One Mary L. Butler during her life deposited with the plaintiff sums of money which at her decease amounted to $2,237.17. After her decease, July 4th, 1904, this deposit was claimed by the defendant Waldron as the administrator of her estate, and by the defendant Elizabeth McCormack as the donee of said depositor and the possessor of the bank-book and an order payable to her signed by said depositor. The plaintiff thereupon brought this action of interpleader, making said two claimants defendants.
The defendant Waldron, administrator, feels aggrieved because the court struck from the jury docket the issues of fact which were joined upon the claims and pleadings of the interpleading parties. He asserts the right to place these issues upon the docket, and that he duly exercised that right.
The power of equity courts to submit an issue of fact to a jury is a well-recognized one. 16 Cyc. 413. We are here, however, dealing with the right of a party to compel such action and not with the power of a court to permit it. The question as to the defendant's rights in the premises starts with the accepted proposition that, in the absence of a constitutional or statutory provision, a jury forms no part of the equity system; that under that system the court has power to determine all issue, and that no party is entitled as of right to have any issue tried by a jury. We have no pertinent constitutional provision save that the right of trial by jury shall remain inviolate, that is, as it existed prior to the adoption of the Constitution. Seeley v. Bridgeport, 53 Conn. 1, 2, 22 A. 1017. As issues of fact in equity were determined by the court long before the adoption of our Constitution, this provision does not concern such issues. A statute prescribes what issues may be placed upon the jury docket at the pleasure of a party, and what may not. General Statutes, § 720. The former class includes "appeals from probate involving the validity of a will, or paper purporting to be such, appeals from the doings of commissioners on insolvent estates, and, except as hereinafter provided, civil actions involving such an issue of fact as, prior to January first, 1880, would not present a question properly cognizance in equity." All other issues of fact are to be entered upon the court docket and disposed of as court cases.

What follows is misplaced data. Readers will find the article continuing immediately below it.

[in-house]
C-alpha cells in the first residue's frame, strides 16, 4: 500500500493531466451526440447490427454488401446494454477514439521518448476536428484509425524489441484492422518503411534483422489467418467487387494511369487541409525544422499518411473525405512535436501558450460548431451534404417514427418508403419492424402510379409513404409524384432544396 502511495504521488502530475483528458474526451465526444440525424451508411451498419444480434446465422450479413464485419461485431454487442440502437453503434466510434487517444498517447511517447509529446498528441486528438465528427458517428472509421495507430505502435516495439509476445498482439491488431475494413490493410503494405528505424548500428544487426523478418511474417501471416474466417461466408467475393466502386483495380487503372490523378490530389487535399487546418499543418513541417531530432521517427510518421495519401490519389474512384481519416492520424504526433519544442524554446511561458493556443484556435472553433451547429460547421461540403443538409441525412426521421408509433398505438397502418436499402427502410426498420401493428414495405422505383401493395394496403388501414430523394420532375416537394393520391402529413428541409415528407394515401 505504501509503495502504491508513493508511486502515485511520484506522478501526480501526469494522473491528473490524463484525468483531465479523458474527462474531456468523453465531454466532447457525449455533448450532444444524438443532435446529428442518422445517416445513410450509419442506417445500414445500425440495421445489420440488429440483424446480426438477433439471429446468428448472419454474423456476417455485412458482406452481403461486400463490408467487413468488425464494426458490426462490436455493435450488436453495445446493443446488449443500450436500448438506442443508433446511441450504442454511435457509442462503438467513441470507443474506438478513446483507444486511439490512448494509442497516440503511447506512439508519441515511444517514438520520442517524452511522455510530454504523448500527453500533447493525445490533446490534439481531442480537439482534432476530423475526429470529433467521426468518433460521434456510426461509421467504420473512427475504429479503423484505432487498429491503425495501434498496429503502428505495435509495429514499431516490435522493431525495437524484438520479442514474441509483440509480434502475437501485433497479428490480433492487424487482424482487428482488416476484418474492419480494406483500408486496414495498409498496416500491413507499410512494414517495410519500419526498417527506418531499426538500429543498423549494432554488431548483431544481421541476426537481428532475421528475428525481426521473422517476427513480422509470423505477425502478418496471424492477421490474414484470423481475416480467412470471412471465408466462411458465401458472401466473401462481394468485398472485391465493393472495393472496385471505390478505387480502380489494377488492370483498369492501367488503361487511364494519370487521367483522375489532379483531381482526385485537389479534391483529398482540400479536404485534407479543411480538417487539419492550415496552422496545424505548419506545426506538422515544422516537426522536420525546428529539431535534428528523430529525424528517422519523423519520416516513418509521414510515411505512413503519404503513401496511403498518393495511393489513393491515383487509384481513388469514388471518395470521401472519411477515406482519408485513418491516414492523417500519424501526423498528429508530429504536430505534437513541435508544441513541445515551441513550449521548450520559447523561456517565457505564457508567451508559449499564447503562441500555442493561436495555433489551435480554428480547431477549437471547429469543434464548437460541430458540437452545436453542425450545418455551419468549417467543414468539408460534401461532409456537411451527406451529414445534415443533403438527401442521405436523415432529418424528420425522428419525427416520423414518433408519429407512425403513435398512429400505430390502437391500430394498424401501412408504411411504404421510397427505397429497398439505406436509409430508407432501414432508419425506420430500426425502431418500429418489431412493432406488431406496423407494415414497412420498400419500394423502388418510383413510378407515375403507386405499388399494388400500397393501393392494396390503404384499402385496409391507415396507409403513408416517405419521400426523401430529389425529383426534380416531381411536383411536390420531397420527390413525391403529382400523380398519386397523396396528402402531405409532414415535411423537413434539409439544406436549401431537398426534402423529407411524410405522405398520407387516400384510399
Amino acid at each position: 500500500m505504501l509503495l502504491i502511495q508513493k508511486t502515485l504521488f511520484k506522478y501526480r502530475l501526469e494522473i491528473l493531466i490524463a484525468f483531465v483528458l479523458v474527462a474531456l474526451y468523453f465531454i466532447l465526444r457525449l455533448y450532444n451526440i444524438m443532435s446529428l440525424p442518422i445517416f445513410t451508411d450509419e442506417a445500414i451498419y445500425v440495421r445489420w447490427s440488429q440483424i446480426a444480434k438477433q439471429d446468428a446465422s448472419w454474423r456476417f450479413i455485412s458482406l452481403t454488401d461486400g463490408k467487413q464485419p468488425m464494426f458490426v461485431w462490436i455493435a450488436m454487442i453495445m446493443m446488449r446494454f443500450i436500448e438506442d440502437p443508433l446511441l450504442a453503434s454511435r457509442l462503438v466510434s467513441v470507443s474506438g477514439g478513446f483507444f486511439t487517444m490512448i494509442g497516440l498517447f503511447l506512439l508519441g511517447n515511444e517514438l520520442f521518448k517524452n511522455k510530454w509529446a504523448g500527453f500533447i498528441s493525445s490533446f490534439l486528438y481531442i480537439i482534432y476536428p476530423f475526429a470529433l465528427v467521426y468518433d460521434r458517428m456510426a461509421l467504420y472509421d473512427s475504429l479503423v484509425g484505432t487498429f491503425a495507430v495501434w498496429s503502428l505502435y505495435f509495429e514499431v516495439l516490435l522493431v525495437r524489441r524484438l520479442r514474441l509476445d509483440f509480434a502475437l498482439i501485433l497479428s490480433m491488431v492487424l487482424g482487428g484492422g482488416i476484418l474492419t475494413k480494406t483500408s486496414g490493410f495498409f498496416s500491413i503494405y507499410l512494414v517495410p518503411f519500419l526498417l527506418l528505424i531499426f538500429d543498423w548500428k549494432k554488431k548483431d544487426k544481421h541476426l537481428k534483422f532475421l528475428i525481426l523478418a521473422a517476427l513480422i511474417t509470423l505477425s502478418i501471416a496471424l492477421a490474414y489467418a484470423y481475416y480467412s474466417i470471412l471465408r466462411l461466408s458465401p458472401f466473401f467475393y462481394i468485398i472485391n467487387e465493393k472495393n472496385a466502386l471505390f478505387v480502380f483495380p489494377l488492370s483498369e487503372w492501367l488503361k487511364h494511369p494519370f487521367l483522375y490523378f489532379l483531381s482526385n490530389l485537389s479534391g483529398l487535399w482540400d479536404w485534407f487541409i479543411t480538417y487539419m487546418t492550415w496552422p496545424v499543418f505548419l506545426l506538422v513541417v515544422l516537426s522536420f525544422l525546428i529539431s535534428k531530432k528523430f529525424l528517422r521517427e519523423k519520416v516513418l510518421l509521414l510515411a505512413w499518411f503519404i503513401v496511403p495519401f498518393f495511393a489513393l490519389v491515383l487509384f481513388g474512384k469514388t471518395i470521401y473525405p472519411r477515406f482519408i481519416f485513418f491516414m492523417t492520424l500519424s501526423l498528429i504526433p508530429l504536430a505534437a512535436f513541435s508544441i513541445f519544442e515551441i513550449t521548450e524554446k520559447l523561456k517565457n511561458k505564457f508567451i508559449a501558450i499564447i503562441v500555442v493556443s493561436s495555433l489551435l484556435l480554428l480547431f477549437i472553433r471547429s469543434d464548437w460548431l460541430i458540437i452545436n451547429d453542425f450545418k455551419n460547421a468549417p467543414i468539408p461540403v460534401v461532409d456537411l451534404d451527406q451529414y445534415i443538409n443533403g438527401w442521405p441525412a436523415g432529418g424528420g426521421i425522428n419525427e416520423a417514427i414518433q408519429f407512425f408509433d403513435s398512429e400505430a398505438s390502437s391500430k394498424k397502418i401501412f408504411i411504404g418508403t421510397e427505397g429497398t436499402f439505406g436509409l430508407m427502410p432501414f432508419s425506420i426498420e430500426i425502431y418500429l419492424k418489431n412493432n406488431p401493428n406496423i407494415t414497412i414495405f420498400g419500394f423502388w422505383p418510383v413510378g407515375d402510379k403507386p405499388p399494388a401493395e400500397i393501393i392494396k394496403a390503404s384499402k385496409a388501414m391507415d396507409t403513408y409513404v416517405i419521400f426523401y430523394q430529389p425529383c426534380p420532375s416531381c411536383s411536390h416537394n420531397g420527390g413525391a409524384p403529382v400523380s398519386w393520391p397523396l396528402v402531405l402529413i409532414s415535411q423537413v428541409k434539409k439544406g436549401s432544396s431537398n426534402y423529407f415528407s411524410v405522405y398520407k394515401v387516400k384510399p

The present action was brought by a savings-bank. Its complaint alleges, and the allegations thereof are found true, that it had in its hands a sum of money which had been placed with it on deposit, that this money was claimed by the two defendants under conflicting claims of title, that the plaintiff was ignorant of the respective rights of the two claimants, that it made no claim to the money and was ready and willing to pay it over to such person as the court should direct, and that the two claimants were each threatening to sue the plaintiff therefor. The plaintiff prays that the defendants be enjoined from taking any proceedings against the plaintiff in relation to said deposit, that the defendants be required to inter plead together concerning their claims thereto, and that upon delivering the same to such person as the court may order, the plaintiff be discharged from all liability to either of the defendants therefor. A judgment of interpleader was rendered, and pursuant thereto the defendants each filed his statement of claim. Issues were joined thereon. These having been heard and determined by the court in favor of the defendant McCormack, judgment was rendered directing payment to be made by the plaintiff to her, and that thereupon the plaintiff be discharged.